Bank of Cyprus posts €50m in Q1 net profit (Update-1)


(Adds additional background in third paragraph and CEO comment in seventh paragraph)

By Stelios Orphanides

Bank of Cyprus, Cyprus’s largest lender, said that it generated an after tax profit of €50m in the first quarter of the year, compared to a €29m after tax profit in January to March 2015, and a net loss of €512m in the last quarter of 2015.

The rise in profitability was mainly on reduced provisions for loan impairments, which fell to €62m in the first quarter of the year, from €110m and €630m in the first and last quarter of 2015 respectively, Bank of Cyprus said. Profit before provisions in the first quarter was €145m, down 15 per cent, compared to the first quarter of 2015.

Net interest income fell in the first quarter an annual 19 per cent, to €185m, while overall revenue fell 11 per cent to €244. Overall expenses fell 3 per cent to €99m, mainly on a 6 per cent drop in other operating expenses, which dropped to €40m.

Earnings per share were €0.56 in the first quarter of the year compared to €0.32 in the respective quarter of 2015.

Outstanding emergency liquidity assistance fell to €2.8bn, Bank of Cyprus said. The net interest margin fell to 3.63 per cent in January to March, from 3.69 the previous quarter, and 3.94 per cent in the first quarter of 2015. The cost to income ratio fell to 40 per cent in the first quarter after rising to 47 per cent in October to December from 37 per cent in January to March 2015.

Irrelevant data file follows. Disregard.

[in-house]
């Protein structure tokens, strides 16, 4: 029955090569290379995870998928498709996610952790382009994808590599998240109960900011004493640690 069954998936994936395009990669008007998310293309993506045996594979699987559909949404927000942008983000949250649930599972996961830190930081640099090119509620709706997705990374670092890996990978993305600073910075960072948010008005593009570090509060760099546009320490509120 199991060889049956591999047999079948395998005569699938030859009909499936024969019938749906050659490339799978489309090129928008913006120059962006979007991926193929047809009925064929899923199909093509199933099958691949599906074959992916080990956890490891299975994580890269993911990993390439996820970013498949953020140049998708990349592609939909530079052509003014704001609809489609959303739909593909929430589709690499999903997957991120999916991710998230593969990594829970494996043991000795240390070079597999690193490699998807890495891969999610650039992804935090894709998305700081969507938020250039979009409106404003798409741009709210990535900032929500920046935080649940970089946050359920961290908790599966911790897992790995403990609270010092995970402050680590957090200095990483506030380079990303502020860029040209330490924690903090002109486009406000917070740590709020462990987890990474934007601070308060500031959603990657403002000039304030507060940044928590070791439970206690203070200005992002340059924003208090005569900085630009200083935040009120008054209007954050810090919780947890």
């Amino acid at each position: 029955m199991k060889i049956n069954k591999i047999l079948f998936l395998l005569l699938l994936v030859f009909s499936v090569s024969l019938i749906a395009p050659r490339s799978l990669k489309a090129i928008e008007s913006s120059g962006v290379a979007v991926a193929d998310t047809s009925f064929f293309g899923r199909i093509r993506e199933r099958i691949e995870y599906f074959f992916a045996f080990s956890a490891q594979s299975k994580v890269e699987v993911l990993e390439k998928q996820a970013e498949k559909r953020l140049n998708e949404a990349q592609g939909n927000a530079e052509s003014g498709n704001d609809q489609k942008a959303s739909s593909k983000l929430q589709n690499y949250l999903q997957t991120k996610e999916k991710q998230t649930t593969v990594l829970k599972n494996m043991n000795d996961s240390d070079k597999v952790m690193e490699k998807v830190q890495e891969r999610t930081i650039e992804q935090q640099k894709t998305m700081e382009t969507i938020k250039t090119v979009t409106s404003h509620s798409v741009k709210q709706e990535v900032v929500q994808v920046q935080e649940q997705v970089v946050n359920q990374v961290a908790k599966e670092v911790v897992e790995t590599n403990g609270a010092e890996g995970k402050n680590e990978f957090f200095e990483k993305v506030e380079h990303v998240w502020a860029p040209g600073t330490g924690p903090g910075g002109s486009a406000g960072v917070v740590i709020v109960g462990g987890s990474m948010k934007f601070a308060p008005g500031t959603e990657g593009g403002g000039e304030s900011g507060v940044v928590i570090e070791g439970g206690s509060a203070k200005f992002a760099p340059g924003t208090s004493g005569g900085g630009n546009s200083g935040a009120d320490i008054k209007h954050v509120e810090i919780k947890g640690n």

Its non-performing loan portfolio dropped to €13.3bn, 61 per cent of its loan portfolio, at the end of March, from €14bn, or 61.8 per cent in December, the bank said. Loans with 90 days or more in arrears fell to €10.3bn, or 47.1 per cent, of its loan portfolio in March from, €11.3bn at the end of 2015.

CEO John Patrick Hourican said that the bank is “satisfied” with the progress achieved during the first three months of 2016, after posting a loss of €438m last year.

“We continue to drive loan restructuring momentum from the previous quarter by completing €1.5bn of restructurings during the quarter,” he added. “We made very good progress in reducing the stock of loans with arrears greater than 90 days by €1bn, or 9 per cent, during the quarter and we expect to drive further reduction during the coming quarters of 2016”.

Hourican said the bank, which saw its deposits remain virtually unchanged at €14.1bn in the first quarter, will continue to improve its funding position, adding that the lender intends to “fully repay the outstanding emergency liquidity assistance as soon as we can”.

“It was pleasing that we were able to make meaningful progress towards this ambition in the year to date” by reducing the outstanding emergency central bank funding by €1bn, the Irish banker said. The bank’s core equity tier 1 capital rose to 14.3 per cent in March, from 14 per cent in December “due to organic capital generation and decrease of risk weighted assets”.

0 Second highest debt to GDP ratio

Cyprus had the second-highest private debt to GDP ratio among European Union countries in 2013, according to the latest data released by Eurostat.

Private sector debt, consolidated (including non-financial corporations, households, non-profit institutions serving

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